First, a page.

Call of Duty: World at War
Like Will Wright's Spore, Call of Duty: World at War was a victim of hype-by-association. Its phenomenally successful predecessor
helped to redefine the benchmark for first-person shooters. With its memorable set pieces, superb level-design and innovative multiplayer mode, it became an instant genre classic that arguably no game has managed to surpass. In other words, 2008’s pseudo-sequel had some pretty big shoes to fill.
That it failed to deliver on almost every level is perhaps unsurprising. After all, the original developers were conspicuously AWOL, leaving game-creation duties to the underwhelming Treyarch. Then there was the much-maligned return to a WWII setting (including yet another Normandy-style beach landing. Hnngh.) Basically, everything that made Call of Duty: Modern Warfare so refreshingly original was removed in favour of run-and-gun Nazi cliches. Despite the gravelly voiced presence of Jack Bauer from 24, the game’s single-player campaign failed to engage on an emotional level. Your NPC squad mates felt like lifeless cardboard cutouts (by contrast, the guy with the muttonchops from Modern Warfare was so awesome that we wanted to kiss him.)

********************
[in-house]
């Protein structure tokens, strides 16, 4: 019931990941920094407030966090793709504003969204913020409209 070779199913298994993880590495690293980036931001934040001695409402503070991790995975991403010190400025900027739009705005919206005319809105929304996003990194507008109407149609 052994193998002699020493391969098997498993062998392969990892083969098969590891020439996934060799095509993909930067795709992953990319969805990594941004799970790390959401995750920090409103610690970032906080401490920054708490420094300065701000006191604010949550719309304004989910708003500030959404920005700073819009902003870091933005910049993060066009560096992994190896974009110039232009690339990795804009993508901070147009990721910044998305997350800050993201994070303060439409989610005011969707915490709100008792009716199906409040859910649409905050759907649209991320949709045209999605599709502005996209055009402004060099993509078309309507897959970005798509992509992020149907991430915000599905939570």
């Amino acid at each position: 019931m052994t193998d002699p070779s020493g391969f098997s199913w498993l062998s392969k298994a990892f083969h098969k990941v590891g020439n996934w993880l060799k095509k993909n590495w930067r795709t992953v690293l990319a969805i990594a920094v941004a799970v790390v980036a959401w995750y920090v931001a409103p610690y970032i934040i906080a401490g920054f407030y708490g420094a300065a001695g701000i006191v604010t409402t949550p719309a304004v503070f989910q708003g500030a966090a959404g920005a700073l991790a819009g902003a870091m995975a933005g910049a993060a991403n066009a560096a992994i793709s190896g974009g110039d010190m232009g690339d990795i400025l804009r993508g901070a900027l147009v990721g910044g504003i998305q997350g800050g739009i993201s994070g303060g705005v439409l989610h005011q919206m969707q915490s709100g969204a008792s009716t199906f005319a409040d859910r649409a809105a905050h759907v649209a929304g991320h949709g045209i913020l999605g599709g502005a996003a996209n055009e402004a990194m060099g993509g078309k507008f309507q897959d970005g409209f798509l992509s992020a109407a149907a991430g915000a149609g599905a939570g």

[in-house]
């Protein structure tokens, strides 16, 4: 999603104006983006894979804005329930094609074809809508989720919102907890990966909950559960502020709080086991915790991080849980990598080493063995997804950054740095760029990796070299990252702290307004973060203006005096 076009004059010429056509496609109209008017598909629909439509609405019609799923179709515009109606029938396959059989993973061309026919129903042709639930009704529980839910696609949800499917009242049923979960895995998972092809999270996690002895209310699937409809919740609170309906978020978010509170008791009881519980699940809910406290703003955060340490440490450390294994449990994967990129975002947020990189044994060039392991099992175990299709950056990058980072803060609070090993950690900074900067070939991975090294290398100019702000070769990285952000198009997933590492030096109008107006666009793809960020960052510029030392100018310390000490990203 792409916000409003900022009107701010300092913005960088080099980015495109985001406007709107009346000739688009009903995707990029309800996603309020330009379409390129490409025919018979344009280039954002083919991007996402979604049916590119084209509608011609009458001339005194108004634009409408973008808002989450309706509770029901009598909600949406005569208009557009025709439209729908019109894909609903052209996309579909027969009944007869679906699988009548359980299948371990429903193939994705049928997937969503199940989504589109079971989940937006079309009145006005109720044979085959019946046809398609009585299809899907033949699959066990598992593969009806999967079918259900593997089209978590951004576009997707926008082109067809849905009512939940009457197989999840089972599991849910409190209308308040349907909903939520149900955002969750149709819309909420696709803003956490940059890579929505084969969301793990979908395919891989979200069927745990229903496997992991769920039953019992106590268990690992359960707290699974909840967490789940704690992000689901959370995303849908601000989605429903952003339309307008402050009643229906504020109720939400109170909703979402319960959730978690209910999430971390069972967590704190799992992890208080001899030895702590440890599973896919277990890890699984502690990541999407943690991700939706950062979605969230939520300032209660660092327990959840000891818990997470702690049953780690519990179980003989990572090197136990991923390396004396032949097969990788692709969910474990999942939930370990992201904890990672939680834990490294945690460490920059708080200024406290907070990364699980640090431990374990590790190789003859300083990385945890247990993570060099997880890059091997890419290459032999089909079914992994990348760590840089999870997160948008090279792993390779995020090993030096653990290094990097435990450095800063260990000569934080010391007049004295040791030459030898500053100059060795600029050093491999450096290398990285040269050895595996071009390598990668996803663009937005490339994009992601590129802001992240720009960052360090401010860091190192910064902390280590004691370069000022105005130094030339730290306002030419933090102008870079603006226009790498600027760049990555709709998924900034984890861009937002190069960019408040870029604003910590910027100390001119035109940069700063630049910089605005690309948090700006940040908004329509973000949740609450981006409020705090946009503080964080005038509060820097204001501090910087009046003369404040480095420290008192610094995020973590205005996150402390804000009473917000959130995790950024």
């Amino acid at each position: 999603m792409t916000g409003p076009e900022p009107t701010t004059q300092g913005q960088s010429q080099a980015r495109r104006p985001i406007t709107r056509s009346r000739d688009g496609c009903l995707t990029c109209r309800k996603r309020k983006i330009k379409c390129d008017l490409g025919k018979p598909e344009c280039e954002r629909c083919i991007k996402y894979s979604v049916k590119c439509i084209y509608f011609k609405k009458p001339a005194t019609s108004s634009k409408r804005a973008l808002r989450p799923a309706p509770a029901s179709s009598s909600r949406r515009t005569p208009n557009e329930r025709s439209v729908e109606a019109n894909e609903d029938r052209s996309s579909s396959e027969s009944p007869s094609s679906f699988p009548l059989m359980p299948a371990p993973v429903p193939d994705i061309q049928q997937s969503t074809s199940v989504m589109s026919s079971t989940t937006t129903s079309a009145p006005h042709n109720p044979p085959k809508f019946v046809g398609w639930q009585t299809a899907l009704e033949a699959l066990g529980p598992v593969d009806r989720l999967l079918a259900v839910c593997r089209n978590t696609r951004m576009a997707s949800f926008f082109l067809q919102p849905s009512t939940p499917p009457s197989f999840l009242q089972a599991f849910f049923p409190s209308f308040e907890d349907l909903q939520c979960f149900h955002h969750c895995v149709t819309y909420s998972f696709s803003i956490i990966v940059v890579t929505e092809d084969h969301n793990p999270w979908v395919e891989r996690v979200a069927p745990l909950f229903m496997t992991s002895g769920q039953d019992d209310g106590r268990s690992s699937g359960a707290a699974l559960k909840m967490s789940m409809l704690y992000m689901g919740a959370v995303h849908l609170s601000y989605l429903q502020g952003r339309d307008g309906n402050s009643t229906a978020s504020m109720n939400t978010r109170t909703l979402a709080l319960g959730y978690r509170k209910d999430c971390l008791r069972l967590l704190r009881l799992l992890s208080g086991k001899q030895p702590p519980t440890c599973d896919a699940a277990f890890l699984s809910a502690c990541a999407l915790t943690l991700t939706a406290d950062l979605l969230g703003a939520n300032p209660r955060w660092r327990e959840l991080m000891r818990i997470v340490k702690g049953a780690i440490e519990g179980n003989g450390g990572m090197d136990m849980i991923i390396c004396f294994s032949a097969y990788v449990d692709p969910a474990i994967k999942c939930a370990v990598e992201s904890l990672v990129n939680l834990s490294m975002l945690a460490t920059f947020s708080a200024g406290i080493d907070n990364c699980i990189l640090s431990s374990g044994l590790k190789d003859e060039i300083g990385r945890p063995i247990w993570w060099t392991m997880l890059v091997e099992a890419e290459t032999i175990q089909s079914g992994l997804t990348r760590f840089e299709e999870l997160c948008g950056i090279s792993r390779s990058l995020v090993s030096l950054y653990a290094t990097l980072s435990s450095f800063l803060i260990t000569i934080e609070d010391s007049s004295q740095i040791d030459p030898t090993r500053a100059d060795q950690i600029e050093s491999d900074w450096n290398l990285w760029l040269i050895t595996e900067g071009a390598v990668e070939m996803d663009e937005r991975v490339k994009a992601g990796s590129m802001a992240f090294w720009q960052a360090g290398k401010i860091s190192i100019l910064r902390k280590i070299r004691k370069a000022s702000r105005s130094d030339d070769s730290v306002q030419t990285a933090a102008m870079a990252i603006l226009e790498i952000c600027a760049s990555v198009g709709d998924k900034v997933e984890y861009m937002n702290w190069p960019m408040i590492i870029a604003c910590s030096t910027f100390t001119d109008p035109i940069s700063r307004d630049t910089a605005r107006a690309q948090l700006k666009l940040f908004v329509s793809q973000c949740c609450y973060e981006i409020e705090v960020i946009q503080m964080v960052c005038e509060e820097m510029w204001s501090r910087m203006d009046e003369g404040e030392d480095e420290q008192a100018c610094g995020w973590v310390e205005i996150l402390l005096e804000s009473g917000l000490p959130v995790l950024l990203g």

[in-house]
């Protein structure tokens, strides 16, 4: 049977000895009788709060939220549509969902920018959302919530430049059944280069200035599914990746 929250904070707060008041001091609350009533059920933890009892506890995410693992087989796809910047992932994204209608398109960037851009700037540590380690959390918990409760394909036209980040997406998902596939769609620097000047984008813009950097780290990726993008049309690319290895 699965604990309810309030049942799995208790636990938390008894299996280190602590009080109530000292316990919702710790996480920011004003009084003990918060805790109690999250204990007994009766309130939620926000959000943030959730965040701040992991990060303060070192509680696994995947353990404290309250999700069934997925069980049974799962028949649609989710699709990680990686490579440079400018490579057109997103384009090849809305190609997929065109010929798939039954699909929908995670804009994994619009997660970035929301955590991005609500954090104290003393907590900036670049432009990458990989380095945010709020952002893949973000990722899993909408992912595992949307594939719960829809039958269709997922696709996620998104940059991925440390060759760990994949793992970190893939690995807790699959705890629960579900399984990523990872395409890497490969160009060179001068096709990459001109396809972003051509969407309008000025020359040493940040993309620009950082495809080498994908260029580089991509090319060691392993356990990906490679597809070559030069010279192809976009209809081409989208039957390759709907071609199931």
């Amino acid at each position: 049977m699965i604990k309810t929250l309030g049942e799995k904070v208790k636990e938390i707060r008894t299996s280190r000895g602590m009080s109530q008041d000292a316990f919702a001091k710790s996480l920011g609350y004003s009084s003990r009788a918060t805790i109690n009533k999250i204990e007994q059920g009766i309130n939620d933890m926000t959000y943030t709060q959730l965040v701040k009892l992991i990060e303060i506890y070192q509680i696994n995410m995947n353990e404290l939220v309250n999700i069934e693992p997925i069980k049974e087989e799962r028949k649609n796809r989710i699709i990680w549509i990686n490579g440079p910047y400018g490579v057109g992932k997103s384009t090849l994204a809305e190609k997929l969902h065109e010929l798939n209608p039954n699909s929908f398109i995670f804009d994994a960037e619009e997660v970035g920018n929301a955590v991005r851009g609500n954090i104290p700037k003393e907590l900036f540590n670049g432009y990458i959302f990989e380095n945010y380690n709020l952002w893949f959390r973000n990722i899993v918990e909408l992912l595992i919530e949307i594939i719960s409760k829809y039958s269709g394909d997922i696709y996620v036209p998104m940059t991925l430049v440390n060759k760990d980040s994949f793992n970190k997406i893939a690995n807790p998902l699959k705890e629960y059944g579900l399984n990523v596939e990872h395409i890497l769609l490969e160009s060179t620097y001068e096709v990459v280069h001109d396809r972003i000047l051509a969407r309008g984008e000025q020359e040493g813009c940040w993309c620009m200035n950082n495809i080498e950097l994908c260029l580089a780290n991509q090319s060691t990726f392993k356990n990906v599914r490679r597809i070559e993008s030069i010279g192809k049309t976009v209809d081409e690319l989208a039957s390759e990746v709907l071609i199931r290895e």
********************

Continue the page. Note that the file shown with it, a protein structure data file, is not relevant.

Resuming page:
We also think it's a bit insensitive to use archival footage of genuine war atrocities — particularly when they’re jazzed up to look like MTV music videos. And the less said about the impromptu bursts of rawk guitar, the better. Despite the inclusion of Nazi Zombies (who amusingly make their first appearance after a written dedication to WWII veterans), it was a bit of a stinker all round.
And yet, the game managed to score favourably across all formats and was one of the biggest hits of the year (in fact, it went on to outsell Modern Warfare by a ratio of 2 to 1
). The only explanation is that everyone was infected by the rose-tinted afterglow of its predecessor. It’s Call of Duty, so it’s got
to be good, right? Wrong.